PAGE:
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Netflix vows to look into research linking 13 Reasons Why and suicide

Netflix vows to look into research linking 13 Reasons Why and suicide
Katherine Langford in 13 Reasons Why. [Photo: Beth Dubber/Netflix]

recent study links the Netflix show 13 Reasons Why with a spike in teen suicide.

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Researchers examined suicide rates in the United States before and after March 2017, which was when Netflix released the series 13 Reasons Why. The show, which is based on the YA novel of the same name by Jay Asher, tells the story of a teenage girl who dies by suicide, leaving behind a series of 13 audio messages that explain the reasons that she ended her life.

The researchers found a 28.9% increase in suicide rates in U.S. among adolescent males (10-17 years of age) in the month following the release of the series. That is a shocking number, undoubtedly higher than what educators and psychologists warned about when the program was first released two years ago.

The so-called Werther effect, coined by suicide researcher David Phillips, inspired by Goethe’s novel The Sorrows of Young Werther, is when a publicized suicide serves as a trigger for others to follow suit. (Scientific American has an in-depth article on the phenomenon.)

The new study, published in the Journal of the American Academy of Child and Adolescent Psychiatry and funded by the National Institute of Mental Health (NIMH), seems to indicate that the Werther effect was fully in effect with 13 Reasons Why and its fictional depictions of teen suicide, at least for males. Suicide rates for females did increase, but it was not statistically significant. The researchers found that the number of suicides was greater than that seen in any single month over the five-year period researchers examined. Over the rest of the year, there were 195 more youth suicides than expected given historical trends.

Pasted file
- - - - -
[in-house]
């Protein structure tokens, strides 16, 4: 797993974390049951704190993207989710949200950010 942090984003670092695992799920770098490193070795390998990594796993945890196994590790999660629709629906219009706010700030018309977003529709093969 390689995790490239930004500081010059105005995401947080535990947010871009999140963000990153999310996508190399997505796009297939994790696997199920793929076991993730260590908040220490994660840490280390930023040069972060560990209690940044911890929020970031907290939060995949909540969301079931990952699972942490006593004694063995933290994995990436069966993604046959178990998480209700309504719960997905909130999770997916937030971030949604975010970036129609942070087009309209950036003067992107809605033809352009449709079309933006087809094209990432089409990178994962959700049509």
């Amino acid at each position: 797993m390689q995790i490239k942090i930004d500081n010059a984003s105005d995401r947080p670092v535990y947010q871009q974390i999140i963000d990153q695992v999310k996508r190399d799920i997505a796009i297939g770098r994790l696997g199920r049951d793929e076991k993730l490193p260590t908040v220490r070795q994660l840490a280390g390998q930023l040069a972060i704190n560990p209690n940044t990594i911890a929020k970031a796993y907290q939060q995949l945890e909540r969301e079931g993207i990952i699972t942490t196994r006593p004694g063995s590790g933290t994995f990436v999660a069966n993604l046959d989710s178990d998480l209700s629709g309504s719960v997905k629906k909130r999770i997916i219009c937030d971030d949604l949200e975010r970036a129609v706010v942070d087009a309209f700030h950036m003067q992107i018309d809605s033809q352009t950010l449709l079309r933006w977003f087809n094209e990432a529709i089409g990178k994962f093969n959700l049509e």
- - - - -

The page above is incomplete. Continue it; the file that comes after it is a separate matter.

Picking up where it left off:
Researchers warn that their study does not prove causation, and some unknown third factor might have been responsible for the increase, like other celebrity deaths that occurred around the same time, but there is a very strong correlation. The National Association of School Psychologists issued a warning statement cautioning against letting kids watch the series, although anyone with a teen may find it extremely difficult to prevent. In response to early criticism, Netflix already added a “viewer warning card” before the first episode of the series, and created the website 13reasonswhy.info, which offers resources for people contemplating suicide.

When reached for comment about the new research, a Netflix spokesperson sent over a statement:

“We’ve just seen this study and are looking into the research, which conflicts with last week’s study from the University of Pennsylvania. This is a critically important topic and we have worked hard to ensure that we handle this sensitive issue responsibly.”

The Penn study found that young adults who watch to the end of the series were less likely to purposely injure themselves or seriously consider suicide—even when compared with those who did not watch the show.

For now, though, Netflix plans to release season three of 13 Reasons Why later this year.

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